Favorable Exponynt: Disappointing, but the d4s didn't have the best dr either 13.3 evs vs 14.5 for the d750 and 14.8 for the d810. The just slight higher sports score doesn't justify it, so it probably has been sacrificed for faster sensor read out.
A stop of DR at base ISO for 1 fps? (Well, .8 by Bill Claff's estimate.) How does that make sense?
If I were a D4 or D4s user I'd be holding on to it - and hoping the D500 has a Sony sensor.
I really like the point about lenses serving different purposes in DX and FX systems. As a dedicated Nikon DX supertelephoto wildlife shooter my 300 f2.8 VR lens is my all around supertelephoto lens, my 500 f4 AF-S is my really long lens. Put these lenses on an FX camera and the 500 f4 becomes the all around supertelephoto and I would need a 600 f4 or 800 f5.6 for that really long lens.
But I'm weakening regarding a split system. The vey fact that a lens can serve different purposes in an FX and DX system might mean, for some of us, that a split system is the optimal solution. The new 400 f2.8 E FL VR in conjunction with a D810 is capable of resolution far in excess of what I can get with a 300 f2.8 VR and D7100. And used with TCs and the D7100 it could outperform my 500 f4 as a really long lens in most situations. But the extra kilogram concerns me for hand holding. Perhaps a new 500 E, which likely would weigh the same as a 300 f2.8 VR could serve as the pivot of a split system.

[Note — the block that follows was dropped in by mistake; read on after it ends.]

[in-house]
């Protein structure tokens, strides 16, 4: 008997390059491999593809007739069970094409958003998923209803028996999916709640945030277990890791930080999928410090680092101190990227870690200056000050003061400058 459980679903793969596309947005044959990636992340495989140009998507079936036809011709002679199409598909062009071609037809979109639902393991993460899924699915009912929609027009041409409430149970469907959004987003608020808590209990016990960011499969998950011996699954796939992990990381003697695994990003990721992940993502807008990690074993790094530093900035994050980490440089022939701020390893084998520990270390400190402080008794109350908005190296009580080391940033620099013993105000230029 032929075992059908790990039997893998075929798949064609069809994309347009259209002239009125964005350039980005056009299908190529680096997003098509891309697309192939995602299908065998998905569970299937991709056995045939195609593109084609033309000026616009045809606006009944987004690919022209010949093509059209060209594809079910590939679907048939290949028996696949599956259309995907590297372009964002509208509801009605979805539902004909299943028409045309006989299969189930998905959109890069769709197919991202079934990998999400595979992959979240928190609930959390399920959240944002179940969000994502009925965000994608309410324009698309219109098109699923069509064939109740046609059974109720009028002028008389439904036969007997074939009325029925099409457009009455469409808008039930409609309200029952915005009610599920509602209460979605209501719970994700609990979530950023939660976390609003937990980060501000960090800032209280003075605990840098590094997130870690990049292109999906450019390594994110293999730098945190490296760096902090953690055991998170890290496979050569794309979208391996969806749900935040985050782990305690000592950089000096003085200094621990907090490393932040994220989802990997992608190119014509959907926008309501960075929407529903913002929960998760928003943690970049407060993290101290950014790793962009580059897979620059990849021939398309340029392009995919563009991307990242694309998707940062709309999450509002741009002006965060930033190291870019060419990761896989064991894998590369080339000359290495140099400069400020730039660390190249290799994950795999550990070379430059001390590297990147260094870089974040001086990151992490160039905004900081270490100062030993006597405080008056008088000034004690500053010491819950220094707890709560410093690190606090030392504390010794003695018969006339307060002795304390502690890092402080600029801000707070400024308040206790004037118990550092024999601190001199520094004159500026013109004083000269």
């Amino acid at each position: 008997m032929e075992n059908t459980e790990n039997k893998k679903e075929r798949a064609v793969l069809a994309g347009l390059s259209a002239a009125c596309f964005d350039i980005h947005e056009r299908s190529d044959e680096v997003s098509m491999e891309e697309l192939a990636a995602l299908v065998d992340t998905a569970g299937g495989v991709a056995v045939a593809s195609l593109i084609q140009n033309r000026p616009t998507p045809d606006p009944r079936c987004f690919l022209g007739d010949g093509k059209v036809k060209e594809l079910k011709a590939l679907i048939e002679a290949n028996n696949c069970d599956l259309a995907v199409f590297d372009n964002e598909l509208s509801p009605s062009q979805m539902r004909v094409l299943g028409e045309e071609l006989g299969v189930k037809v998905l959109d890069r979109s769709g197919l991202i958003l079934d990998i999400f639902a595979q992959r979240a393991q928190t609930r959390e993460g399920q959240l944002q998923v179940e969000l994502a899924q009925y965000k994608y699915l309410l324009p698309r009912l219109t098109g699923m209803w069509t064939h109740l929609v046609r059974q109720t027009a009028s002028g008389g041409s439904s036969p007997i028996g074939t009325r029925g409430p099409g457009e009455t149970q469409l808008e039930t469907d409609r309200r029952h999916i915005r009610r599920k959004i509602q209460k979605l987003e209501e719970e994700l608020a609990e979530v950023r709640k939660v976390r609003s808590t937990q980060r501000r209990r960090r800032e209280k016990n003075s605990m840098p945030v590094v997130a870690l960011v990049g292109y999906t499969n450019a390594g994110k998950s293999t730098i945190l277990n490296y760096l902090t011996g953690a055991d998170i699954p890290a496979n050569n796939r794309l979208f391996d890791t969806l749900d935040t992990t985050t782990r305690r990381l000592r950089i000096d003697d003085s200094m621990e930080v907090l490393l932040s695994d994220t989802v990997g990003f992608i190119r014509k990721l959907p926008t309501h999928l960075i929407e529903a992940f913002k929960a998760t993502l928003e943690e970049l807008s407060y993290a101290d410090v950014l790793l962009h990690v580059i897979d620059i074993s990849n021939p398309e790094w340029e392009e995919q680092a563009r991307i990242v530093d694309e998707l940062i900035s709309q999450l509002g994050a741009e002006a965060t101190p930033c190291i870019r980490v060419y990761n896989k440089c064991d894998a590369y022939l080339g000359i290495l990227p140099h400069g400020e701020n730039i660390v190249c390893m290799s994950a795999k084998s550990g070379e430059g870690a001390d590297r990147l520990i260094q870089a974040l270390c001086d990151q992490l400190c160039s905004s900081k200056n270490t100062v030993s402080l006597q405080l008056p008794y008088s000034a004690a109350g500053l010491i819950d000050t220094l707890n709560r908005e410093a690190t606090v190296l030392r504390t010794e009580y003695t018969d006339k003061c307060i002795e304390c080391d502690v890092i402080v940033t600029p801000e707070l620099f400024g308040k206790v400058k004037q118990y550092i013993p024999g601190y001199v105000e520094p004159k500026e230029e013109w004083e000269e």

pwilly: This lens and a 1.4 TC in the bag makes both a 300 and a 420. If it is as sharp as the existing 300 its a win, win!
MTF looks good, much better than the old lens.
The 300 f4 is only part of the package Nikon: now we need a serious action oriented DX camera to mount it on.
JimPearce: Wow! Captive animals and baiting in one video.
I don't recall mentioning morality, and I agree that moral judgements (including yours) are subjective. My own position is more existential/ontological - I don't get the thrill of the hunt on a game farm nor do I accept the implicit description of this activity as wildlife photography. I do think it's a convenient way to test the camera.
Wow! Captive animals and baiting in one video.
Pat Cullinan Jr: <quote>should provide the depth-of-field control and low-light image quality on an APS-C DSLR that you'd get using an F2.8 zoom on 35mm full-frame.</quote>
The aperture of a lens is quite independent of the format of the film or sensor. In other words, f/1.8 is f/1.8 whether the lens is placed before an APS-C sensor or a full-frame sensor. The intensity of the light striking the target is the same whether you have a small or a large target. The aperture is a function solely of the focal length and the entrance "pupil" (meaning the diameter of the circle of light you see when you look through the lens from the rear).
I hope everybody understands this, because otherwise you'll be making disadvantageous decisions or doing things wrong.
Yada, yada, yada. Of course it is a faster lens, but truly equivalent as it allows the DX shooter to shoot at an ISO just over one stop lower.
jtan163: I think I'd like one, especially for low light (would've liked to have seen some low light/night shots), but I'm not sure I can justify it.
I wonder if they'll try something in a focal length range in the short to mid tele range.
Either way it's a pretty nice time to be a photographer/camera buff/geardo.
As a DX proponent, I like the concept. I'm thinking this lens might really cook with a D7100. However, as I'm mostly a wildlife shooter I think my 17-50 f2.8 Tamron screwdriver may be "good enough".